[Athen] Best practise for threads in discussions.
burke at ucla.edu
Fri Feb 6 09:50:25 PST 2009
At 12:01 AM 2/6/2009, Pratik Patel wrote:
>As usual I have lots of opinions about this, having used all sorts of
>methods. Sometimes I prefer a combination of techniques, depending on the
>context. I agree with both Patrick and Sean. Can I be any more
>schizophrenic? I'll use this e-mail to respond to points made by both
>Patrick and Sean.
In this case schizophrenia is warranted, since there are so many
different types of interactions carried on via email.
For technical discussions covering a number of detailed points,
interleaving of replies is probably inevitable & necessary, & it can
improve clarity to have the exact original & reply phrases right next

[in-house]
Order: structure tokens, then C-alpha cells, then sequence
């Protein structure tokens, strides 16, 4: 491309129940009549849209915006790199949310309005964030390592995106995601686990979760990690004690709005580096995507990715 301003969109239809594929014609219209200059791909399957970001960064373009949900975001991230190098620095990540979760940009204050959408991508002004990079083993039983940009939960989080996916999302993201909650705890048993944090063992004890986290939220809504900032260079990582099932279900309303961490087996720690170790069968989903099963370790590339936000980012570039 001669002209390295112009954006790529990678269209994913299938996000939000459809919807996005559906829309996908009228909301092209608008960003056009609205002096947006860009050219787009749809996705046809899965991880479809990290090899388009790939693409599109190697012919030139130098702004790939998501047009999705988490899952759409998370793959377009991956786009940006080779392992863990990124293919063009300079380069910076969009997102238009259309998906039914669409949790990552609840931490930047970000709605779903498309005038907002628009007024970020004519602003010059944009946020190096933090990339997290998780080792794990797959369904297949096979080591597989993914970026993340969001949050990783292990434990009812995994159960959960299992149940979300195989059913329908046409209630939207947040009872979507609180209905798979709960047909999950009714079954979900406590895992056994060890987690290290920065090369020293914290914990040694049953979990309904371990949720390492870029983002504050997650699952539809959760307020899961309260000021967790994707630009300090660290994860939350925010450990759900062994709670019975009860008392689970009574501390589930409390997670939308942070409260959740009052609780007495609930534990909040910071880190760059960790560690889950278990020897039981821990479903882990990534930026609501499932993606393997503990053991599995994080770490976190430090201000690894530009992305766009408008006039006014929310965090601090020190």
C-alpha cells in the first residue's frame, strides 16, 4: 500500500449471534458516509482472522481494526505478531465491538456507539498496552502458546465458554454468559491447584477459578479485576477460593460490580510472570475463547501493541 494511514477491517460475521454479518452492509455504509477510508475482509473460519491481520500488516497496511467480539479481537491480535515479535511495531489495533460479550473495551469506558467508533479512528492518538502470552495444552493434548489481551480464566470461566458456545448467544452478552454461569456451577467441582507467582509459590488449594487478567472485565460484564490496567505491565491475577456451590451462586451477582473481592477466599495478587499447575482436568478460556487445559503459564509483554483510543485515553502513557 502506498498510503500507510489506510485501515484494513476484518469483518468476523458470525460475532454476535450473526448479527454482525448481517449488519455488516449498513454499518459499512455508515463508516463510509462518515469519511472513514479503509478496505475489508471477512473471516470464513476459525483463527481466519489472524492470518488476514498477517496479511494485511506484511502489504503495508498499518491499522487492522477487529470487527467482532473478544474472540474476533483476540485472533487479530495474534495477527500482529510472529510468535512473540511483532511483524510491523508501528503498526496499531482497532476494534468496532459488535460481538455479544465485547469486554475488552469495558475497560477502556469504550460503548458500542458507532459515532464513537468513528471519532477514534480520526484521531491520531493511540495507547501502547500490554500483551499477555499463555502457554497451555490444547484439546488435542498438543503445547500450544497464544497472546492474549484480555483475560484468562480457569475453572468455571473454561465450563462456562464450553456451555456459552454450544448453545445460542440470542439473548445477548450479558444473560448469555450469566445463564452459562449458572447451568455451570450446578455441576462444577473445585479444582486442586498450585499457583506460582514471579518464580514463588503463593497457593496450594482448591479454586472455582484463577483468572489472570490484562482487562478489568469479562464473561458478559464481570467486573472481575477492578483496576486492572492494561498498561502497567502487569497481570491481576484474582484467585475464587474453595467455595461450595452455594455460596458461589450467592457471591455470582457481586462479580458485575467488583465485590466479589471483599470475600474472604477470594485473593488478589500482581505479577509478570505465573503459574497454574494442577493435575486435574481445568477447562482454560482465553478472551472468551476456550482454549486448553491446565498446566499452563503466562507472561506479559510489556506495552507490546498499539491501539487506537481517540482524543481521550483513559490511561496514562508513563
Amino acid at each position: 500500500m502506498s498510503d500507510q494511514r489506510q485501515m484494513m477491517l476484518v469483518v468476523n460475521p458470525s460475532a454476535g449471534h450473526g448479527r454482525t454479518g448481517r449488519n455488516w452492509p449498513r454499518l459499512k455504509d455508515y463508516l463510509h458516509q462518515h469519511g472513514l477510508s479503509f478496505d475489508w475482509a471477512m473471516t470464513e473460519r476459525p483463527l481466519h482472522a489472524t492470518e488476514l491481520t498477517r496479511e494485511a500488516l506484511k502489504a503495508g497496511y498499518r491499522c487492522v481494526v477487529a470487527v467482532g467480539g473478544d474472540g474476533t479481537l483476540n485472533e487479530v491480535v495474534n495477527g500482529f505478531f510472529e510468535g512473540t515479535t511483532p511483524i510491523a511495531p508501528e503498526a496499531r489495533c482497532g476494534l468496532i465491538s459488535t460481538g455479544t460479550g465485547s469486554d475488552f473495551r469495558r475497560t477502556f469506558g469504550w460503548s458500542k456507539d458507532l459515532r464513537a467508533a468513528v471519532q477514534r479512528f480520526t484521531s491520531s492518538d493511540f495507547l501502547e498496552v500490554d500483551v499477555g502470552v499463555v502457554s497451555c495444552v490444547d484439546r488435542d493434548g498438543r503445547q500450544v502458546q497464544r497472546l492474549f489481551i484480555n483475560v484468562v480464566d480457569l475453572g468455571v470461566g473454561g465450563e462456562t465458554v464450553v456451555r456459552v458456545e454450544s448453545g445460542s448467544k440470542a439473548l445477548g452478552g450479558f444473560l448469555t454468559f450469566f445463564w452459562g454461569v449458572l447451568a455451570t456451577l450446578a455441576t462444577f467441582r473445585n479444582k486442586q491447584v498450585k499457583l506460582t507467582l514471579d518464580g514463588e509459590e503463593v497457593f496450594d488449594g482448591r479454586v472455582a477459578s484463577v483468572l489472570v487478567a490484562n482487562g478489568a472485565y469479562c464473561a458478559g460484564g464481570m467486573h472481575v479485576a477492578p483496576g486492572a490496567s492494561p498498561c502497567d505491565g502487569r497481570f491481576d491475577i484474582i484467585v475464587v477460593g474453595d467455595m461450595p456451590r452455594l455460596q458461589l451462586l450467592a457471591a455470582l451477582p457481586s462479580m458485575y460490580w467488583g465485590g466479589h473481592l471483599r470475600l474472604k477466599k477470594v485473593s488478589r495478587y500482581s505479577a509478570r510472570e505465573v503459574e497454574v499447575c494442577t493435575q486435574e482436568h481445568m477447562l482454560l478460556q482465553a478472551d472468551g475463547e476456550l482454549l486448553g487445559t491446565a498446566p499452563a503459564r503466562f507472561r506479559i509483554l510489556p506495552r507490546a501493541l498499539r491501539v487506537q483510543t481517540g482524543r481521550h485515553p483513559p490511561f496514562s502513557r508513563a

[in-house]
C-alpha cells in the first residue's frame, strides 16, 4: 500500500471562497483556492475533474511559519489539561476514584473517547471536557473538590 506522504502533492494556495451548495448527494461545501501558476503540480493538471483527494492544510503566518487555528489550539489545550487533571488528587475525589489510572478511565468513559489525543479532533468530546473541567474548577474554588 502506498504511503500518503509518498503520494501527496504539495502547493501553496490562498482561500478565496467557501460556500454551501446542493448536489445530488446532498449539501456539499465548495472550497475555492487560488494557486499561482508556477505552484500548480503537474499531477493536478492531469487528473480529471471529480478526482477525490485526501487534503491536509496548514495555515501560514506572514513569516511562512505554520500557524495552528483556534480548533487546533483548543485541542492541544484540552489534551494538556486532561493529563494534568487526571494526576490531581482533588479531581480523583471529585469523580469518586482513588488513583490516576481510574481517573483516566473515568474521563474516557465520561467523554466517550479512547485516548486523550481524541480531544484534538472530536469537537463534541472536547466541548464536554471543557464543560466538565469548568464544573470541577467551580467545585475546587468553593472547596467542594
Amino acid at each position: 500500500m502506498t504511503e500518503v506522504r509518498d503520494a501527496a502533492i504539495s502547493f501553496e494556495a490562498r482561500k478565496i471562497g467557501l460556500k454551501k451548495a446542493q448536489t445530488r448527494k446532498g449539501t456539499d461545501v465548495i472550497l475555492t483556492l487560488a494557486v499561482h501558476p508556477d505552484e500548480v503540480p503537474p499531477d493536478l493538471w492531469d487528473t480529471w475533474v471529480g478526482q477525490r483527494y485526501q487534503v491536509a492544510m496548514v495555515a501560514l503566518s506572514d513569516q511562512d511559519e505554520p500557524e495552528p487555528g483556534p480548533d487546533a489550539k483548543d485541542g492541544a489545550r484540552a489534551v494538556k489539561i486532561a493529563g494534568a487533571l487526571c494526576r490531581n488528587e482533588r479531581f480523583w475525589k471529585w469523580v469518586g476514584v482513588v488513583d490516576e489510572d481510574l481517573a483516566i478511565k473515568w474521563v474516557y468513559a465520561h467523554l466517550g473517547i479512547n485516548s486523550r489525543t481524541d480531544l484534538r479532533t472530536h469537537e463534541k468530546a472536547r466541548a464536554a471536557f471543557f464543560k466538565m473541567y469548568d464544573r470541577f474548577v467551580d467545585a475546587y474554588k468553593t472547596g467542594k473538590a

to each other.
However, I have also been driven crazy when, say, 15 or 20 people
replied to a questionnaire, nearly everyone leaving the full question
text before their two-word replies. At the end I had unwillingly
memorized all the questions but forgotten who had answered what. ...
>Pratik describes Gmail:
>I think Gmail does a fantastic job of grouping and, in turn, using
>heading navigation to allow one to jump from response to
>response. Within messages, the Gmail
>interface often ends up hiding headers, original messages, responses to
>original, etc. It all depends on what level of nesting we're talking about.
>It allows one to unhide a particular message or hidden section on demand.
>It is very very efficient. If screen readers were more reliable navigating
>through Gmail, I'd abandon Outlook in a heartbeat.
Wow, I'll have to revisit Gmail, because this is exactly the
functionality we need!
Just add an "Invert" feature, to read the components of a message in
chronological or reverse order & we'll be set. Top-posters & their
opponents can all be happy. :)
I'll also heartily endorse Hadi's comments that came in as I was writing this.
Patrick J. Burke
UCLA Disabilities &
Phone: 310 206-6004
E-mail: burke <at> ucla. edu
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